4. Roohollah Zam (Iran): Journalist planning to appeal death sentence. Amad News manager and activist Roohallah Zam was dealt a death sentence on June 30. He had been working for the popular anti-government news channel on the messaging app Telegram when intelligence agents of the Islamic Revolutionary Guard Corps arrested him last October. They brought 17 charges including espionage, working against the Islamic Republic with governments of Israel, the U.S. and France and spreading corruption which is punishable by execution. His lawyer says they plan to appeal.

5. Agnès Ndirubusa and the team at Iwacu (Burundi): Court denies appeal for four journalists serving 2.5 years. In June, Burundi courts rejected an appeal in the case of Agnès Ndirubusa, head of Iwacu’s political desk, and colleagues Christine Kamikazi, Egide Harerimana and Térence Mpozenzi. The four were arrested in October while covering clashes in the Bubanza Province for one of the country’s last independent outlets. The court convicted them in January of attempting to undermine state security, fined them each $530 and sentenced them to 2.5 years in prison. 

(Iwacu's Christine Kamikazi, left, Agnès Ndirubusa, right/Credit: Iwacu Media)

(Iwacu's Christine Kamikazi, left, Agnès Ndirubusa, right/Credit: Iwacu Media)

6. Svetlana Prokopyeva (Russia): Journalist describes harassment and conviction as intimidation. Freelance journalist Svetlana Prokopyeva was found guilty on July 6 of “justifying terrorism” in a brief 2018 commentary about repressive governments radicalizing young people. She described the charges as an “act of intimidation.” A regional correspondent for the U.S. Congress-funded broadcaster Radio Free Europe/Radio Liberty in Russia, Prokopyeva was fined $7,000, her computer and cellphone were confiscated not to be returned, her home was raided and her bank accounts frozen.

7. Aasif Sultan (India): Journalist jailed two years without trial. August 27 marks two years behind bars for Aasif Sultan, a reporter who was charged months after his 2018 arrest with “complicity” in “harboring known terrorists.” Communications blackouts in Kashmir have repeatedly delayed hearings in the case. Sultan wrote a cover story for the Kashmir Narrator on a slain Kashmiri militant, whose killing by Indian security forces set off a wave of anti-government demonstrations in Kashmir in July 2016. He has been repeatedly interrogated and asked to reveal his sources by police.

(Aasif Sultan/Credit: Free Aasif Sultan_Facebook)

(Aasif Sultan/Credit: Free Aasif Sultan_Facebook)

8. Omar Radi (Morocco): Independent journalist jailed after repeated interrogations and intimidation. After summoning him for interrogation for the 10th time, Moroccan authorities transferred Omar Radi to court and then to a Casablanca prison in July on charges of rape, sexual assault, receiving foreign funding and collaborating with foreign intelligence. A reporter for the independent Le Desk news website, Radi’s arrest comes after authorities repeatedly detained and interrogated  him on an array of unrelated charges and allegedly hacked his phone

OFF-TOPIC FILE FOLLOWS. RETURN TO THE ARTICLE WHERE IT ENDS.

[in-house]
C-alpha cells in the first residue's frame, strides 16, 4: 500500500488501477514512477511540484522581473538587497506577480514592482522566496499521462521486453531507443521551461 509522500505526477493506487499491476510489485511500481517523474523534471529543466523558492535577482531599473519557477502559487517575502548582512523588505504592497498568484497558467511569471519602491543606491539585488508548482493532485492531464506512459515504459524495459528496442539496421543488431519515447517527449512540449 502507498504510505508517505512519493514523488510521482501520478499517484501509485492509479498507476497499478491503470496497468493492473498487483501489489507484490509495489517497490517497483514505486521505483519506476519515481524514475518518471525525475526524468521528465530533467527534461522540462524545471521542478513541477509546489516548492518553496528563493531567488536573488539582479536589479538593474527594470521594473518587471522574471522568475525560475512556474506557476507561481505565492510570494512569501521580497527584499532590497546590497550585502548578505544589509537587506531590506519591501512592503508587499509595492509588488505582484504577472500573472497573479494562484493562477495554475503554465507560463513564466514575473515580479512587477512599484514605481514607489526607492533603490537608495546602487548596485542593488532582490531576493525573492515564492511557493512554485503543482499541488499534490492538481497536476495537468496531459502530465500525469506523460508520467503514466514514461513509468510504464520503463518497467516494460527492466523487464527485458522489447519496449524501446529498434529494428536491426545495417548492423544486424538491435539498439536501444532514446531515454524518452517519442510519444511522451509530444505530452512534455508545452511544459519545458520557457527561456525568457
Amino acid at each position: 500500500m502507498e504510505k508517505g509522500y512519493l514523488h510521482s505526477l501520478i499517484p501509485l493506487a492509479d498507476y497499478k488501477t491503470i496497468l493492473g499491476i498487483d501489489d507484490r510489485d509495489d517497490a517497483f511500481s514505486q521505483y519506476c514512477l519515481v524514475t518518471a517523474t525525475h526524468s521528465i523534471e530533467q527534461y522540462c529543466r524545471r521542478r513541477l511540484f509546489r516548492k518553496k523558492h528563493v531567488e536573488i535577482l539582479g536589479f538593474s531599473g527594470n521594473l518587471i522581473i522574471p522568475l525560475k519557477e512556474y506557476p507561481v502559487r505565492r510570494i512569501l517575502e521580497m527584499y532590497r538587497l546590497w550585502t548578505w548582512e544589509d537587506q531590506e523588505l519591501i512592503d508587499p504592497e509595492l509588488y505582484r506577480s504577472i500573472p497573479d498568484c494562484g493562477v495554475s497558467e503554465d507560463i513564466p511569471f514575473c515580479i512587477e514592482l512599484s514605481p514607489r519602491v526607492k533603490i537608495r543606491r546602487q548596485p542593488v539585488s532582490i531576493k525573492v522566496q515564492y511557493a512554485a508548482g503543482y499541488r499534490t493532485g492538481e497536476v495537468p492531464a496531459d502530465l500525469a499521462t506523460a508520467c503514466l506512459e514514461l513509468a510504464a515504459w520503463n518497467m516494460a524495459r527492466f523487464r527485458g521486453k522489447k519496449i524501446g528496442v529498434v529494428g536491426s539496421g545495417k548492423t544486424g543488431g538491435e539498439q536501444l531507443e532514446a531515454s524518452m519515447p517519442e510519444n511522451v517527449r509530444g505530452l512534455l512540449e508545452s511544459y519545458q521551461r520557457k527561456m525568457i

9. Solafa Magdy (Egypt): Prison conditions threaten journalist’s health and safety from covid-19. Freelance reporter Solafa Magdy has not been heard from since March 9 and has experienced medical neglect and inhumane conditions alongside her husband in an Egypt prison. The situation heightens her risk of contracting covid-19, like an Egyptian journalist who contracted the virus and died in pretrial detention in July. Her case has been repeatedly delayed since arrest last November for covering immigration and human rights in Cairo.

(Solafa Magdy/Credit: Pauline Beugnies)

(Solafa Magdy/Credit: Pauline Beugnies)

10. Jamal Khashoggi (Saudi Arabia): Quest for government information persists nearly two years after journalist’s killing. In July CPJ submitted a brief to the U.S. Court of Appeals for the District of Columbia calling on the U.S. intelligence community to confirm or deny the existence of documents that may provide information on its awareness of threats to Jamal Khashoggi prior to his murder. Since The Washington Post columnist was brazenly killed inside Istanbul’s Saudi consulate in 2018, the U.S. and UN have not heeded calls for an independent criminal investigation into the Saudi crown prince’s potential involvement. 

National Press Club to unveil Freedom Clock For Austin Tice on August 14